Holy Frijoles Week is about so much more than frijoles (and the food that goes with them). Let’s not forget about the wonderful Mexican desserts you find south of the border — churros, paletas, chili-spiked chocolate and all the tropical fruit desserts you can imagine. Take these five Mexican desserts for a spin and welcome a few regulars into your familia of go-to sweet recipes.
Sticky toffee pudding is my most famous — or most infamous — dessert. The recipe for that moist cake with sweet dates and deep, dark toffee sauce has traveled with me from New York to Los Angeles to Chicago, and it has devoted fans in every city. Now I want to share the secret with you: it’s all about the sticky toffee sauce. These churros re-create the flavors of the original cake with date sugar and orange zest, and the semolina gives them an amazingly crispy texture. But the sticky toffee sauce with vanilla is the star. Use the best quality vanilla bean you can find.
In this classic Mexican combination of chocolate, almond, cinnamon and chile I use powdered chipotles, which are dried and smoked jalapeños. The chipotle powder imparts a subtle, smoky note that complements the chocolate, as well as a bit of heat to the finish. Chipotle powder is widely available, usually in the spice or Latin foods sections of the supermarket. You can use cayenne instead—it will give you the heat without the smoke.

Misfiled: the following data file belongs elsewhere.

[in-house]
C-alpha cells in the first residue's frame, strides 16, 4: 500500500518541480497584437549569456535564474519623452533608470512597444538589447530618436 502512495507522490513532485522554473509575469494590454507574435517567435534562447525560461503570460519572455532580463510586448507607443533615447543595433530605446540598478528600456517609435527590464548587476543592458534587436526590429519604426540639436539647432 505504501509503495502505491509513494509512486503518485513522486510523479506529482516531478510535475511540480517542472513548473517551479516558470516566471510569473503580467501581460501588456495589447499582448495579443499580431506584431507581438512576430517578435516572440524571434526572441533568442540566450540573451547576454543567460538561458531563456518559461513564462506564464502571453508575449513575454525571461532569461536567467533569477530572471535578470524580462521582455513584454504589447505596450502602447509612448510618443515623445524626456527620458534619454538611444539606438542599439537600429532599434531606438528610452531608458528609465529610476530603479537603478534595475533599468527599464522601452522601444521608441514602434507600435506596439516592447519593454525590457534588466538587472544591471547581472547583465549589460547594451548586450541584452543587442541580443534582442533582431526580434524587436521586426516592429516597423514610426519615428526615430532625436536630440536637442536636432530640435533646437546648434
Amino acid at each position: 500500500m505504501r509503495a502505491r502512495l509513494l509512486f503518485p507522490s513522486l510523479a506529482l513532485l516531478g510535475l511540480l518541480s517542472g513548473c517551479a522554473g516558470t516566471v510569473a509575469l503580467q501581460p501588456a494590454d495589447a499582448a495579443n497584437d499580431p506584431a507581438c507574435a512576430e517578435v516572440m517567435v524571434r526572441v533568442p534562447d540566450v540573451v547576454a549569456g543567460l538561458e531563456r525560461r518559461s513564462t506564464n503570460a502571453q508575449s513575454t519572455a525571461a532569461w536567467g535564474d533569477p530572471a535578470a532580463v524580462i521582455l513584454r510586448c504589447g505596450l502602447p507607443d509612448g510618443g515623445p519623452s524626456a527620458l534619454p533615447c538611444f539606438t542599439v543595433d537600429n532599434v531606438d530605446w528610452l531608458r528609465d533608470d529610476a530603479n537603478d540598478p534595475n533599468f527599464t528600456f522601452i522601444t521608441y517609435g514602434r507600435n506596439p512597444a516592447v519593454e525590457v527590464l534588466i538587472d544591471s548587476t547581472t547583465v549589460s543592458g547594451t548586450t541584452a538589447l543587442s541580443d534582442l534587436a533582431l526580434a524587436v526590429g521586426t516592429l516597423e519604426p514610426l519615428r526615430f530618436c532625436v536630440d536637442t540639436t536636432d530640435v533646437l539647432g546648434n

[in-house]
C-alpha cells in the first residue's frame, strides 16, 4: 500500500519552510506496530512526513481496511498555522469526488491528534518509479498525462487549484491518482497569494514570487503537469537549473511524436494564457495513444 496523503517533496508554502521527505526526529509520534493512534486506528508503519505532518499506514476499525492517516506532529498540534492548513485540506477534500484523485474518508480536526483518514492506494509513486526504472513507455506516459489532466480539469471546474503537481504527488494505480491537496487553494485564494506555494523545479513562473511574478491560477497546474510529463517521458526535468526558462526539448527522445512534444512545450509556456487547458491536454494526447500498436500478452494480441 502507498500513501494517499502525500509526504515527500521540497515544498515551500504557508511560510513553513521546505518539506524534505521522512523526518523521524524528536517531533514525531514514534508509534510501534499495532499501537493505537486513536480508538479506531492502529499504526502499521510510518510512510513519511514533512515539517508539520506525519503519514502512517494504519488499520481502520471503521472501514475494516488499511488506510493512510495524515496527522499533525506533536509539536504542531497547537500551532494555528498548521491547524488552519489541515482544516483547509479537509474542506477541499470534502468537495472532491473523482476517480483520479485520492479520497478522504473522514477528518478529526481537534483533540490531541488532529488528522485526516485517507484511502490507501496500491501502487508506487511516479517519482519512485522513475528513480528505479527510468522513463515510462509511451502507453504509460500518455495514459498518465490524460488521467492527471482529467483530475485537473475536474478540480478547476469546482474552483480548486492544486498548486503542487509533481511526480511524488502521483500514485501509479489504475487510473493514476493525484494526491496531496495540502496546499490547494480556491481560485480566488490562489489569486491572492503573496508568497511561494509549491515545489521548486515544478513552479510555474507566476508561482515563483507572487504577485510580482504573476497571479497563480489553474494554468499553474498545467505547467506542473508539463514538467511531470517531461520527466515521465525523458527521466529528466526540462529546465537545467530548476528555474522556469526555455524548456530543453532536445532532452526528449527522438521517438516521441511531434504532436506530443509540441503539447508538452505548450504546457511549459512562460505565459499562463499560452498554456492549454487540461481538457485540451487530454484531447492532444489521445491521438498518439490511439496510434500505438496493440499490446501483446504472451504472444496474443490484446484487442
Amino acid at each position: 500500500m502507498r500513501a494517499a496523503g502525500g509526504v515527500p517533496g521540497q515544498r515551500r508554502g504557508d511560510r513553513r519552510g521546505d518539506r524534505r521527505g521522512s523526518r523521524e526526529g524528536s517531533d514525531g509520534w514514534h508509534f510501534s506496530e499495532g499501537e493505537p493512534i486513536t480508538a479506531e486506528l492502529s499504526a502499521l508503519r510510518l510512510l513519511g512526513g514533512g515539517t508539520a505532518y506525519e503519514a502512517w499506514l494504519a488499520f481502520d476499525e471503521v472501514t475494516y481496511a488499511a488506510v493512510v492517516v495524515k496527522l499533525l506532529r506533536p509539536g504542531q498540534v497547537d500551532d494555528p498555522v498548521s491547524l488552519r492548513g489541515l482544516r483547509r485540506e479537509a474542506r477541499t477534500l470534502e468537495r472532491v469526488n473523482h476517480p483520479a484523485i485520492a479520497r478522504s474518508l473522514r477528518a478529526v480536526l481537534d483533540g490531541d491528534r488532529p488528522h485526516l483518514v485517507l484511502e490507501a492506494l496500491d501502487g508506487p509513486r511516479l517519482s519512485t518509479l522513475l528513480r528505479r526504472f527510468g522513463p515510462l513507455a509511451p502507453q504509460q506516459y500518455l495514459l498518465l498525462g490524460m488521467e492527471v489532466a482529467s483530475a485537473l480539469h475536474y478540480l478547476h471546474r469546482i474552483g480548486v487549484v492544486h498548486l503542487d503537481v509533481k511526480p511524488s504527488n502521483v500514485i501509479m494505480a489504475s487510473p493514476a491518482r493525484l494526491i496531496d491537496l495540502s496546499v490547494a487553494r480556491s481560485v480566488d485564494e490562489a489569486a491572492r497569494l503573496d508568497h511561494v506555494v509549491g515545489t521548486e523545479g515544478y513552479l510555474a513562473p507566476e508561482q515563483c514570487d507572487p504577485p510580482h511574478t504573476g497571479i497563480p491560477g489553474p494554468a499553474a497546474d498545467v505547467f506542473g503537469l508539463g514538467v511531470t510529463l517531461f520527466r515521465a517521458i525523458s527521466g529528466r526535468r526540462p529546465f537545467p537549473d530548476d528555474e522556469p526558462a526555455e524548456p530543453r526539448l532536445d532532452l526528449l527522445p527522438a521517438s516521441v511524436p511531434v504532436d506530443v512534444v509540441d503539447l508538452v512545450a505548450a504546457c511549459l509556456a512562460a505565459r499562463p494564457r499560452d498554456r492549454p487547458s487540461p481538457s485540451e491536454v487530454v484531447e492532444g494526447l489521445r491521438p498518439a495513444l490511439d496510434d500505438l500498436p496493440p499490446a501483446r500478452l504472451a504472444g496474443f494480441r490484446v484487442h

Recipe: Sweet Avocado Ice Pops
An avocado ice pop may sound unusual, but it’s very tasty and has a luscious creamy texture without any dairy. The lime juice not only helps keep the paleta green, it also enhances the flavor of the avocados.
Recipe: Churro Éclairs
These fluted éclairs are like a day at the boardwalk or the zoo, but better!
Recipe: Chocolate Flan
This chocolate flan recipe is perfect for a Cinco de Mayo party and is the creation of Fany Gerson, who was born in Mexico City and graduated from the Culinary Institute of America. She has worked in kitchens worldwide, including Michelin three-star Akelare in Spain, Eleven Madison Park, and Rosa Mexicano in New York. Gerson calls this dessert Flan Impossible, because a seemingly magical thing happens when you place it in the oven. When you assemble it the flan is on the top and when you remove it from the oven the chocolate cake is on top.